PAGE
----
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Yeltsin Says Presidential Vote Will Be Held in June

By Richard Boudreaux
Los Angeles Times

President Boris N. Yeltsin chided his top security aide for urging postponement of Russia's June 16 presidential election and promised yesterday the vote will be held on schedule.

"I trust in the wisdom of Russian voters," Yeltsin told the Interfax news agency. "That is why elections will be held in the time determined by the constitution."

Politicians across the spectrum welcomed Yeltsin's pledge and scorned the advice of his security chief, Lt. Gen. Alexander V. Korzhakov, who predicted in two interviews Sunday that the election will push Russia toward violent conflict. But they warned that the threat to a fair election is not over.

Russia has held one democratic election in its history, when voters in 1991 elected Yeltsin, a Communist maverick-turned-reformer, in the dying months of the Soviet Union. Now the unpopular incumbent is fighting an uphill battle for re-election against the resurgent Communist Party.

Noting that the electorate is deeply polarized, Yeltsin said yesterday that "several people" agree with Korzhakov's view that a victory by Communist leader Gennady A. Zyuganov "would be the beginning of a civil war."

But he said he ordered his powerful aide "not to meddle in politics and not to make such statements anymore."

Despite the retort, many Kremlin watchers believe that Yeltsin must have cleared the remarks by one of his closest confidants, perhaps to test public reaction. Some speculated he wants to sow fear of unrest in the hope of persuading one or more of his rivals to drop out of the race and support him.

"I don't think it is profitable for Yeltsin to postpone the election, but his staff is preparing various scenarios," said Nikolai Petrov, a Russian political scientist at the Carnegie Endowment for International Peace. "For example, some of them are saying it would be easier to falsify the results than to call off the vote."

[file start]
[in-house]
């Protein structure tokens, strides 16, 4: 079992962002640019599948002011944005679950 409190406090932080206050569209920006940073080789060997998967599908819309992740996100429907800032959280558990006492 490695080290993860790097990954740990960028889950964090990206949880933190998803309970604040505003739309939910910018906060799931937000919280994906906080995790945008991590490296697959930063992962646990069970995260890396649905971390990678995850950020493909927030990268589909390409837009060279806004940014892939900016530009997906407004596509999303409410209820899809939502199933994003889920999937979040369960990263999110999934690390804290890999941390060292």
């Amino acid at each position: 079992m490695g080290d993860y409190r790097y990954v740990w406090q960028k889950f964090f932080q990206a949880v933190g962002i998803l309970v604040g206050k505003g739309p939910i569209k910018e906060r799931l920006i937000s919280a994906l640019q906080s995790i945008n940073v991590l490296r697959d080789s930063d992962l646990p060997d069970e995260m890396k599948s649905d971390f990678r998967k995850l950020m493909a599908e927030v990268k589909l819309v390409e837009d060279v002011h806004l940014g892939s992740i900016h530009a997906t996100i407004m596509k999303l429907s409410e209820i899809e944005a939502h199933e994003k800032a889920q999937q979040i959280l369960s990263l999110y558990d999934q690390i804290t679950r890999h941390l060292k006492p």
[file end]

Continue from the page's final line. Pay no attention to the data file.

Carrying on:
Other analysts said the presidential staff is split between those who believe Yeltsin can win a fair election and pessimists who agree with Korzhakov that Yeltsin needs to cut a deal with the Communists or put off the vote in order to stay in power.

A leading member of the optimist camp, Sergei A. Filatov, said yesterday that speculation about deals and delays is demoralizing Yeltsin's campaign workers at a time when their candidate is catching the Communist front-runner in most voter surveys.

"When there are positive dynamics, when [Yeltsin's] ratings are growing, such statements are harmful," Filatov said, commenting on Korzhakov's remarks. "It is wrong to slacken the pace of the electoral campaign. Our team is deployed and in a combative mood."

Yeltsin's violent dissolution of a hostile parliament in 1993 and the intensity of his anti-Communist message this year have fed doubts about his willingness to accept defeat. He harped on the campaign theme in the interview, saying: "Those who dream of the past, if they happen to grab power, will be prevented by nothing from establishing their own rules."

Retired army Gen. Alexander I. Lebed, a leading candidate among 10 others in the race, said he is still uncertain the election will take place, despite Yeltsin's assurances.

Zyuganov, meeting in Germany with political and business leaders, said he welcomed Yeltsin's statement but called for a meeting of all parties in the race to "sign an agreement that the outcome of the election as expressed by voters will be sacred."

Meanwhile, in a flashback to the Soviet era and the Cold War, Russia's Federal Security Service said Monday that an unspecified number of British diplomats were being expelled for spying after a Russian citizen now under arrest here admitted working for British intelligence.

British Ambassador Andrew Wood was summoned to the Foreign Ministry in Moscow to hear a "stern protest" over what Russia believes is the use of his embassy as a cover for "illegal spying activities," a spokesman for the security agency told Interfax.